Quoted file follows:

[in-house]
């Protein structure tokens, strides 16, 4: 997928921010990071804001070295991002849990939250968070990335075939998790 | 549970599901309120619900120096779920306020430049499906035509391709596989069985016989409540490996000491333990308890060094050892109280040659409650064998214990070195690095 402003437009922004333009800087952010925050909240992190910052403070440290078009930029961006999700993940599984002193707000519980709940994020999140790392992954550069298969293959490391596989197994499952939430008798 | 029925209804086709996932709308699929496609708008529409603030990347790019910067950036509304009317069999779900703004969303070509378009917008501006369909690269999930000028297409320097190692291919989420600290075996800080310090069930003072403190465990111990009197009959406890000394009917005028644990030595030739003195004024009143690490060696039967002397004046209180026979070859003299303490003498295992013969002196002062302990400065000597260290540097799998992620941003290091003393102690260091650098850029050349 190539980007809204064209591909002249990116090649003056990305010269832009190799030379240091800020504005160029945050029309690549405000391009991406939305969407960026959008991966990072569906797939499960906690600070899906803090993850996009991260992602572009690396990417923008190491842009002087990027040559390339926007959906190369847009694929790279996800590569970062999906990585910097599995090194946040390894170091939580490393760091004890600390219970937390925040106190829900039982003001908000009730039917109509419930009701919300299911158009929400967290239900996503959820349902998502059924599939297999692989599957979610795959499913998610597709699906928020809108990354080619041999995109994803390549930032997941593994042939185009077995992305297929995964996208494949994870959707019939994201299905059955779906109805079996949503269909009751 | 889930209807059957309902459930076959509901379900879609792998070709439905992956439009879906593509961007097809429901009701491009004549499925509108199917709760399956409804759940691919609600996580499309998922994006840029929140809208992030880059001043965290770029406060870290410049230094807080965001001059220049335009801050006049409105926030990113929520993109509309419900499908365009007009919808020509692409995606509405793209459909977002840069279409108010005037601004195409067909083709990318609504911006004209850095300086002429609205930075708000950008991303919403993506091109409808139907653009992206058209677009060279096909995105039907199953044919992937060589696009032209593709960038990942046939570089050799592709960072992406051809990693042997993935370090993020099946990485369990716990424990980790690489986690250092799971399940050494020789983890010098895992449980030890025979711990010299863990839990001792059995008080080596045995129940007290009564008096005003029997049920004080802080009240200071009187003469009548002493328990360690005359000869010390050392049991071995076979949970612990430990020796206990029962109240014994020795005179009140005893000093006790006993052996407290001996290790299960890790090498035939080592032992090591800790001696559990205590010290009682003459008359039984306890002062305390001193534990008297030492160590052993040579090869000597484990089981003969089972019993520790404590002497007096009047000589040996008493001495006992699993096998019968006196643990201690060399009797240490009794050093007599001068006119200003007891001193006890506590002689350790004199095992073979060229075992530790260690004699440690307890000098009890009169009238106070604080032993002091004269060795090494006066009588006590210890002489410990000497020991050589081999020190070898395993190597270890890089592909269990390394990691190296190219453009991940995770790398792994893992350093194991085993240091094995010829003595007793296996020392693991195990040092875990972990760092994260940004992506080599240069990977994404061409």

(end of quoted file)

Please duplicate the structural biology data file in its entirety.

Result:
[in-house]
């Protein structure tokens, strides 16, 4: 997928921010990071804001070295991002849990939250968070990335075939998790 | 549970599901309120619900120096779920306020430049499906035509391709596989069985016989409540490996000491333990308890060094050892109280040659409650064998214990070195690095 402003437009922004333009800087952010925050909240992190910052403070440290078009930029961006999700993940599984002193707000519980709940994020999140790392992954550069298969293959490391596989197994499952939430008798 | 029925209804086709996932709308699929496609708008529409603030990347790019910067950036509304009317069999779900703004969303070509378009917008501006369909690269999930000028297409320097190692291919989420600290075996800080310090069930003072403190465990111990009197009959406890000394009917005028644990030595030739003195004024009143690490060696039967002397004046209180026979070859003299303490003498295992013969002196002062302990400065000597260290540097799998992620941003290091003393102690260091650098850029050349 190539980007809204064209591909002249990116090649003056990305010269832009190799030379240091800020504005160029945050029309690549405000391009991406939305969407960026959008991966990072569906797939499960906690600070899906803090993850996009991260992602572009690396990417923008190491842009002087990027040559390339926007959906190369847009694929790279996800590569970062999906990585910097599995090194946040390894170091939580490393760091004890600390219970937390925040106190829900039982003001908000009730039917109509419930009701919300299911158009929400967290239900996503959820349902998502059924599939297999692989599957979610795959499913998610597709699906928020809108990354080619041999995109994803390549930032997941593994042939185009077995992305297929995964996208494949994870959707019939994201299905059955779906109805079996949503269909009751 | 889930209807059957309902459930076959509901379900879609792998070709439905992956439009879906593509961007097809429901009701491009004549499925509108199917709760399956409804759940691919609600996580499309998922994006840029929140809208992030880059001043965290770029406060870290410049230094807080965001001059220049335009801050006049409105926030990113929520993109509309419900499908365009007009919808020509692409995606509405793209459909977002840069279409108010005037601004195409067909083709990318609504911006004209850095300086002429609205930075708000950008991303919403993506091109409808139907653009992206058209677009060279096909995105039907199953044919992937060589696009032209593709960038990942046939570089050799592709960072992406051809990693042997993935370090993020099946990485369990716990424990980790690489986690250092799971399940050494020789983890010098895992449980030890025979711990010299863990839990001792059995008080080596045995129940007290009564008096005003029997049920004080802080009240200071009187003469009548002493328990360690005359000869010390050392049991071995076979949970612990430990020796206990029962109240014994020795005179009140005893000093006790006993052996407290001996290790299960890790090498035939080592032992090591800790001696559990205590010290009682003459008359039984306890002062305390001193534990008297030492160590052993040579090869000597484990089981003969089972019993520790404590002497007096009047000589040996008493001495006992699993096998019968006196643990201690060399009797240490009794050093007599001068006119200003007891001193006890506590002689350790004199095992073979060229075992530790260690004699440690307890000098009890009169009238106070604080032993002091004269060795090494006066009588006590210890002489410990000497020991050589081999020190070898395993190597270890890089592909269990390394990691190296190219453009991940995770790398792994893992350093194991085993240091094995010829003595007793296996020392693991195990040092875990972990760092994260940004992506080599240069990977994404061409």